Since the 3rd April 2018, all businesses providing digital currency exchange services in Australia are regulated under the newly amended Anti Money Laundering and Counter Terrorism Financing Laws.
These amendments have come to fruition as Australian authorities endeavour to swiftly solve the ambiguities underpinning tax and identity management within the cryptocurrency space. As such, exchanges must now take ‘reasonable steps’ to adhere to four key principles in order to operate above board with respect to the new AML/CTF rules, and they are as follows:
Adopt and maintain an AML/CTF program to identify, mitigate and manage money laundering and terrorism financing risks.
Identify and verify the identities of their customers.
Report to AUSTRAC any suspicious matters, and transactions involving physical currency of $10,000 or more; and
Keeping certain records for seven years.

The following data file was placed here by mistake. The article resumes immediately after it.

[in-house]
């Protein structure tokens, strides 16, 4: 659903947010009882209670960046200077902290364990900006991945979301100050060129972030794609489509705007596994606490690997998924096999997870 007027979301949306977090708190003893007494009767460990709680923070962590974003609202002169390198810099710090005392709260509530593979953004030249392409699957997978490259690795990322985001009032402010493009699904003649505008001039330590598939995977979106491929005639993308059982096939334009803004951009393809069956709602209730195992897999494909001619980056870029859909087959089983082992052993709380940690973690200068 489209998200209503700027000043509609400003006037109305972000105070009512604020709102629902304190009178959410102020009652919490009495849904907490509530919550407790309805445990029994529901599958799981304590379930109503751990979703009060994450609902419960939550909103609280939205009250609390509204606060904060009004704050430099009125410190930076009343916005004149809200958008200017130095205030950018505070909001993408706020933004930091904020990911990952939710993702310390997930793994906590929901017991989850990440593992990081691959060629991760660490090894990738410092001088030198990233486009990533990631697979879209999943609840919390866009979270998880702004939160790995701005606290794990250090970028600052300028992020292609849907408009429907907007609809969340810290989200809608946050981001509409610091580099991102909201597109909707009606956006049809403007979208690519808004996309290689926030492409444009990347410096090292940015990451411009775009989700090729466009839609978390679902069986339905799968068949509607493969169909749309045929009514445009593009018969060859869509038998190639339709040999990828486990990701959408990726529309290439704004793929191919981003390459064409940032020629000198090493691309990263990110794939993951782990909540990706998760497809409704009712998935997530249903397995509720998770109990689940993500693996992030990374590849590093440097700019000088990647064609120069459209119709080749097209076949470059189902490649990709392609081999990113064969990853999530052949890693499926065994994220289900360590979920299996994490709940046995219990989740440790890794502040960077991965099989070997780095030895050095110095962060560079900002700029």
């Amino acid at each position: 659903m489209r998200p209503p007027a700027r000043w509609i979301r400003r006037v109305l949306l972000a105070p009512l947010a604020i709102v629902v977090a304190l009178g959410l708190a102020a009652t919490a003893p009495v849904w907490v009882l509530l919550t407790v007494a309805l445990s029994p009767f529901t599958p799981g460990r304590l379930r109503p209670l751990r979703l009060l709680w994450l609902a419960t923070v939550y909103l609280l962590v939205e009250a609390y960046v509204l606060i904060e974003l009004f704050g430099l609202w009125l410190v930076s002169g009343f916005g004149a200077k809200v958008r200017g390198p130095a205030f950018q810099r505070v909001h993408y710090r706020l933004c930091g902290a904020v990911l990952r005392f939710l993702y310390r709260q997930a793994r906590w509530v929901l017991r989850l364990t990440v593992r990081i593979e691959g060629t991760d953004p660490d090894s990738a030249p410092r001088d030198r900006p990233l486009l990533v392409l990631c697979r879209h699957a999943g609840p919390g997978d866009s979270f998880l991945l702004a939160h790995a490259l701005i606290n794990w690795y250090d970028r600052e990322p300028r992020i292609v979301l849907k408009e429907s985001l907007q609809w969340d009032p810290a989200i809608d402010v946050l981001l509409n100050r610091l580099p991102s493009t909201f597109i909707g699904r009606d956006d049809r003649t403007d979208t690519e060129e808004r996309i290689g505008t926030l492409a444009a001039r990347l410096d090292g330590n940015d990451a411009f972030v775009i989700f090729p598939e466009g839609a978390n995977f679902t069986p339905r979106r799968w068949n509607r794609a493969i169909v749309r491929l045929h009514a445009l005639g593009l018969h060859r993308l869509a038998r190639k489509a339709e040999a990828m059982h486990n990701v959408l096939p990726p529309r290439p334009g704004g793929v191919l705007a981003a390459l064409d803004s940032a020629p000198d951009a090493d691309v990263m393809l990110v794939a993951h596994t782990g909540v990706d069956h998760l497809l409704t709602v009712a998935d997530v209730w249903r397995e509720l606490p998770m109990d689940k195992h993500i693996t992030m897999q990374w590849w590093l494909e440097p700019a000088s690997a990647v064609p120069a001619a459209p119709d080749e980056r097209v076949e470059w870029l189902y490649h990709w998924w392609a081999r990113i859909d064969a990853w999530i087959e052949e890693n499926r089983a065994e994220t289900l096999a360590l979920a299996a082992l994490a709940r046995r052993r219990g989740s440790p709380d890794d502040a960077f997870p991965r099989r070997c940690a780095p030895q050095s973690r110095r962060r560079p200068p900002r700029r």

A six-month grace period will accompany the new regulations, during which AUSTRAC will be more lenient on operators who fall short of requirements. AUSTRAC CEO Nicole Rose said the that these newly implemented laws have generally been welcomed by digital currency exchange owners & users. Elaborating on this, Ms. Rose stated that “the new laws will strengthen AUSTRAC’s intelligence capabilities to help DCEs implement systems and controls that can minimise the risk of criminals using them for money laundering, terrorism financing and cybercrime. It is recognised that this reform will help protect their business operations from money laundering and terrorism financing, while regulation will also help strengthen public and consumer confidence in the sector.” Despite this move forward, it is clear that the legal landscape surrounding Digital Currency Exchanges is ever changing. If you are a Digital Currency Exchange (DCE) and need assistance registering with the Australian Transaction Reports and Analysis Centre, as well as the subsequent reporting and identity checking procedures, please contact our specialists at Salerno Law.